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Chauvin Juror Attended Protests Before Trial, Promoted Jury Duty To Spark Change

Minneapolis, MN – The first juror to go public from the murder trial of former Minneapolis Police Officer Derek Chauvin advocated doing jury duty to “spark some change” in society and participated in George Floyd protests in the nation’s capital last August.

Brandon Mitchell, who was juror No. 52, has been making the media circuit talking about his experience deciding Chauvin’s fate and promoting his podcast.

In the process, Mitchell advocated using jury duty for social justice purposes and revealed he may have had an agenda, The Post Millennial reported.

When Hennepin County District Judge Peter Cahill questioned the jurors who had already been selected after the city made the largest pre-trial settlement in U.S. history with Floyd’s family during jury selection, Mitchell said he hadn’t heard anything about it except the trial dates.

“Judge Cahill asked Juror #52, whether he heard anything about the #GeorgeFloyd civil case,” KMSP reporter Paul Blume tweeted on March 15.

“He says, no. He explained hearing some basic info about trial dates, etc from the news in recent months, but nothing that would keep him from serving as impartial juror,” Blume posted.

During jury selection, Mitchell said he’d never even watched the entire video of Floyd’s death.

But once the trial was over and Chauvin had been convicted on all three charges, it turned out that Mitchell had engaged in activism.

Pictures posted to social media by a family member showed that Mitchell had actively participated in anti-police protests in Washington, DC last summer while wearing a Black Lives Matter t-shirt that said “Get Your Knee Off Our Necks.”

His uncle, Travis Mitchell, posted the picture to Facebook on Aug. 31, 2020.

“The next Generation being socially active representing in DC my son Marzell, my nephew Brandon Rene Mitchell, and brotha Maurice Jauntiness Johnson,” he captioned the post.

Mitchell is the only juror thus far from the trial to voluntarily go public with his identity.

He has given multiple interviews to various media outlets and used those interviews to promote his own production, The Wholesome Podcast.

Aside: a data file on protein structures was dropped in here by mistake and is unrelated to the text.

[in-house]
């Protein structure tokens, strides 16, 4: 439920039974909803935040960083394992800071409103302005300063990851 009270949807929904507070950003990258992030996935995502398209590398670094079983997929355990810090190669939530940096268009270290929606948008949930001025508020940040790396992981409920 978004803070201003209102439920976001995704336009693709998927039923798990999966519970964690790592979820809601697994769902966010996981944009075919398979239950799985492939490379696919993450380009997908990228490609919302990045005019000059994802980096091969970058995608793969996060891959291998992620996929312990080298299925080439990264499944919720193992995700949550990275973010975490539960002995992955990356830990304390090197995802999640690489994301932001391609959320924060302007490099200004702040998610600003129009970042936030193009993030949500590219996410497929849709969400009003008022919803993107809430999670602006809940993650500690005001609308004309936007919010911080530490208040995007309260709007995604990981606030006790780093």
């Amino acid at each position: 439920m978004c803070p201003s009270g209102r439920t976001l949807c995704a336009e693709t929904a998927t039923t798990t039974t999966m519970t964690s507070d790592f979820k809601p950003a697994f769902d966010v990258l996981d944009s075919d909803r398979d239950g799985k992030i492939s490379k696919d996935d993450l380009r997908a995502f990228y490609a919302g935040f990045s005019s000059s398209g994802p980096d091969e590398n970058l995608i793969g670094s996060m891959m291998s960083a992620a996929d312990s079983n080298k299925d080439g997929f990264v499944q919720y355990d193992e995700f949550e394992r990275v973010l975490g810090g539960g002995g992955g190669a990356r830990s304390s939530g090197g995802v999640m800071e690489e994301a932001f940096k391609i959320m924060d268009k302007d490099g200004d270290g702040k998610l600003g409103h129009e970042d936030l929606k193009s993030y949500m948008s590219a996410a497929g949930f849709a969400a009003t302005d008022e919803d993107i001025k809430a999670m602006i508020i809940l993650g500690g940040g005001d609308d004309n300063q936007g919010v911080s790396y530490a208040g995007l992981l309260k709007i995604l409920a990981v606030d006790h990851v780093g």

Mitchell told the morning radio show “Get Up with Erica Campbell” on April 27 that he believed jury duty should be used to bring about societal change.

“I mean it’s important if we wanna see some change, we wanna see some things going different, we gotta into these avenues, get into these rooms to try to spark some change,” he said. “Jury duty is one of those things. Jury duty. Voting. All of those things we gotta do.”

During the interview, Mitchell said he thought he had been chosen for the jury because he was “so mild mannered” during questioning and “even -tempered the entire time so it didn’t seem that I was too biased either way.”

Chauvin was convicted of second-degree murder, third-degree murder, and second-degree manslaughter on April 20.

He is being held in solitary confinement for his safety at maximum security state prison in Minnesota awaiting sentencing on June 25.

Chauvin is facing 12.5 to 40 years in prison and the state has asked the judge to consider an enhanced sentence for aggravating factors.

Written by
Sandy Malone

Managing Editor - Twitter/@SandyMalone_ - Prior to joining The Police Tribune, Sandy wrote the Politics.Net column for the Wall Street Journal and was managing editor of Campaigns & Elections magazine. More recently, she was an internationally-syndicated columnist for Conde Nast (BRIDES), The Huffington Post, and Monsters and Critics. Sandy is married to a retired police captain and former SWAT commander.

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Written by Sandy Malone


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